Wednesday, 05 March 2014 11:07
Believe it or not, most managers are just as nervous as employees are about annual reviews. Even if the review is positive, decisions have to be made regarding compensation, future goals, etc. A good manager knows that having a strategy going into the meeting is important. So it should come as no surprise that the same goes for the employee as well. Below, are some ideas about how to best position yourself for your next review.
- Brag about yourself…a little – Reviews are a great time to remind your boss of the value you bring to the organization. It’s ok to point out a few accomplishments and highlight your strengths, just be humble and don’t go overboard. Good managers like confident employees. Loudmouths? Not so much.
- Align your goals – Whether you like it or not, work is a place where you have to be flexible. The more you’re able to align the goals of your manager with your own, the more likely you are to be at top of his/her mind for raises, promotions and opportunities for growth. Asking what ways you can help your department goes a long way.
- Dig deep for what you need to improve on – There’s a universal truth that people don’t like to give negative feedback. It’s uncomfortable and too often managers aren’t even willing to give it. That’s why it’s a good idea to bail your boss out by being proactive in this area. Ask for ideas to improve and remove the negative connotation altogether.
Here at Greater TEXAS FCU we recently explored a similar concept called feed forward. More info on that concept can be found here.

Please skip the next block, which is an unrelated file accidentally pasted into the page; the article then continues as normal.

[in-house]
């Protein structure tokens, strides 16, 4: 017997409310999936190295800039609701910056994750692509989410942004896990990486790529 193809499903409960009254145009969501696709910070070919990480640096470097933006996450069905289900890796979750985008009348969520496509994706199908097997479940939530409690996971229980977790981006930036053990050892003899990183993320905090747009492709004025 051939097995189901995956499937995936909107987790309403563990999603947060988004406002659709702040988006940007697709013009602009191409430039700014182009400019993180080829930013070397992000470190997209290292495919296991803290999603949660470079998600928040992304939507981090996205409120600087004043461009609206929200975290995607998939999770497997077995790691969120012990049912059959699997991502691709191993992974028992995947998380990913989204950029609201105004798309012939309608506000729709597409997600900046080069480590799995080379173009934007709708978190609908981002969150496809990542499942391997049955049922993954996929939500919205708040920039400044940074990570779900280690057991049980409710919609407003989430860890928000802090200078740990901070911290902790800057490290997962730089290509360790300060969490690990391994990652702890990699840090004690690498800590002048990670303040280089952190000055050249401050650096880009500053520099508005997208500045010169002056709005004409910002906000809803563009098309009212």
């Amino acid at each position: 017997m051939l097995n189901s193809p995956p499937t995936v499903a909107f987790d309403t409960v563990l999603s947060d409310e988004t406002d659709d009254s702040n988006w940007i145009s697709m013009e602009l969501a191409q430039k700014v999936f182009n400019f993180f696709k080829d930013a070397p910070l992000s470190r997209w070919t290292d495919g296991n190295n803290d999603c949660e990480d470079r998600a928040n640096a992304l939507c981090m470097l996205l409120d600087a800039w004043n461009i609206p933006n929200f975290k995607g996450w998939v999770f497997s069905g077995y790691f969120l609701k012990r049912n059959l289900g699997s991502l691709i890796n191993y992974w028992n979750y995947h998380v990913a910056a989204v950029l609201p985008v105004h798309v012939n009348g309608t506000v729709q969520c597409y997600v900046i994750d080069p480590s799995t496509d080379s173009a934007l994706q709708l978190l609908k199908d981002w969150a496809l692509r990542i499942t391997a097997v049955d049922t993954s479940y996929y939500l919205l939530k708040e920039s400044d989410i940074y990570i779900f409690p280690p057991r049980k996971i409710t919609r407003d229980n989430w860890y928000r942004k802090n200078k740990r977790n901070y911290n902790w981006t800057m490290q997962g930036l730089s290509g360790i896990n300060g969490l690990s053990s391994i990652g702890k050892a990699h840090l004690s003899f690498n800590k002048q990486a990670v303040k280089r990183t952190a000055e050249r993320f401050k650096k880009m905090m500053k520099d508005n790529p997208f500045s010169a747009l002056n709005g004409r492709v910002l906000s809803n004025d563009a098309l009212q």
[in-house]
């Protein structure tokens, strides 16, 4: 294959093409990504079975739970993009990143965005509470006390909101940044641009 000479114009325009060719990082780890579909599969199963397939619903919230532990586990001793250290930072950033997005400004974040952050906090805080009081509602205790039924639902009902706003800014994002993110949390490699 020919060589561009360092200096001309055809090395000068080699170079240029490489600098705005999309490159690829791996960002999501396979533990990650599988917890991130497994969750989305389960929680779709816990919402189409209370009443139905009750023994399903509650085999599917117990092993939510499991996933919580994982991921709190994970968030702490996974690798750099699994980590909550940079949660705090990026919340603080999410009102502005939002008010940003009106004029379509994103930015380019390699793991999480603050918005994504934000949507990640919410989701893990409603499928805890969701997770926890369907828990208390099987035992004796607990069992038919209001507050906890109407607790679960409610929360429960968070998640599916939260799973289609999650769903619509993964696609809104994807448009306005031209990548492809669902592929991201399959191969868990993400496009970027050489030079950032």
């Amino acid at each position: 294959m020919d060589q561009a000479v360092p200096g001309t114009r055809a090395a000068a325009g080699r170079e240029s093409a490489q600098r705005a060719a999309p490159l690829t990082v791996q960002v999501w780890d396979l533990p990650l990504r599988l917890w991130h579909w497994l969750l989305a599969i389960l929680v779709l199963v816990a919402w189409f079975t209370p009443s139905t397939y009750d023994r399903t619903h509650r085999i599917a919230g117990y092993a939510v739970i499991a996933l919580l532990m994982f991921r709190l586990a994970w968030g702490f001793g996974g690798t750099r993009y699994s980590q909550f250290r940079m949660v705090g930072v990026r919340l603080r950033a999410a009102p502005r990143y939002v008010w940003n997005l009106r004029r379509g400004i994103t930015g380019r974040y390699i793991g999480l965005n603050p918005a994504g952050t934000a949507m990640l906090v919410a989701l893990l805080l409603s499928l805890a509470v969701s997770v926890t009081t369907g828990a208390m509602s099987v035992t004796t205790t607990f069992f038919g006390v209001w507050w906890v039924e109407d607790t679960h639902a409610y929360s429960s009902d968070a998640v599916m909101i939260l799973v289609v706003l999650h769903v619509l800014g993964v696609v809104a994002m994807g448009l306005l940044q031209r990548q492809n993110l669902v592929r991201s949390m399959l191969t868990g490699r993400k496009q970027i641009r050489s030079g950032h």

Wednesday, 19 February 2014 10:18
Let’s face it, for most of us working in an office, email can be and often is a beast. Between internal communication between colleagues, customer emails, sales pitches, and the dreaded SPAM; email can easily overwhelm the best of us. While there are many strategies out there to manage email, the first step in fixing the problem is to work at writing better emails ourselves.
To help, Medium recently published a guide, written from the perspective of a CEO.
Here are the top tips from the article:
Cut out the Fluff – Be concise. Treat your emails like Twitter’s 140 character limitation. This will help your email actually get read and in most cases get you a quicker response too. Bottom line: Long emails require long responses.
Ring, ring. Ring, ring – When you need to communicate on a topic that will require some length, ditch the email altogether and pick up the phone instead. While you don’t want to just replace a lengthy email with an equally lengthy phone call, the telephone is a better means of communication for more in depth conversations. Bottom line: Use the right communication tool for the right scenario.
Thursday, 13 February 2014 10:48
Unless you’ve been living under a rock, you’ve heard about or unfortunately been the victim of a data breach. Target’s debacle is the most recent example of how massive these breaches can get. Out of these breaches, millions of dollars has been lost due to fraud, increased operational expenses to financial institutions and lost time to consumers. To combat this, both MasterCard and Visa announced recently that they are moving to a new credit and debit card technology called Chip & PIN starting in October 2015.
Current Card Technology – In the United States almost all credit and debit card run on magnetic strip technology located on the back of cards. This technology, as we have seen over the years, is readily open to hacking which can come in many forms. However, in much of the rest of the world Chip and PIN is the standard.
Chip & PIN Basics – When this new technology is implemented over the coming years, consumers will receive new cards with a chip inside. This tiny computer encrypts the financial data needed to confirm the purchase in a much more secure way than a magnetic strip. To go along with that, consumers will be required to enter a PIN as an added layer of protection.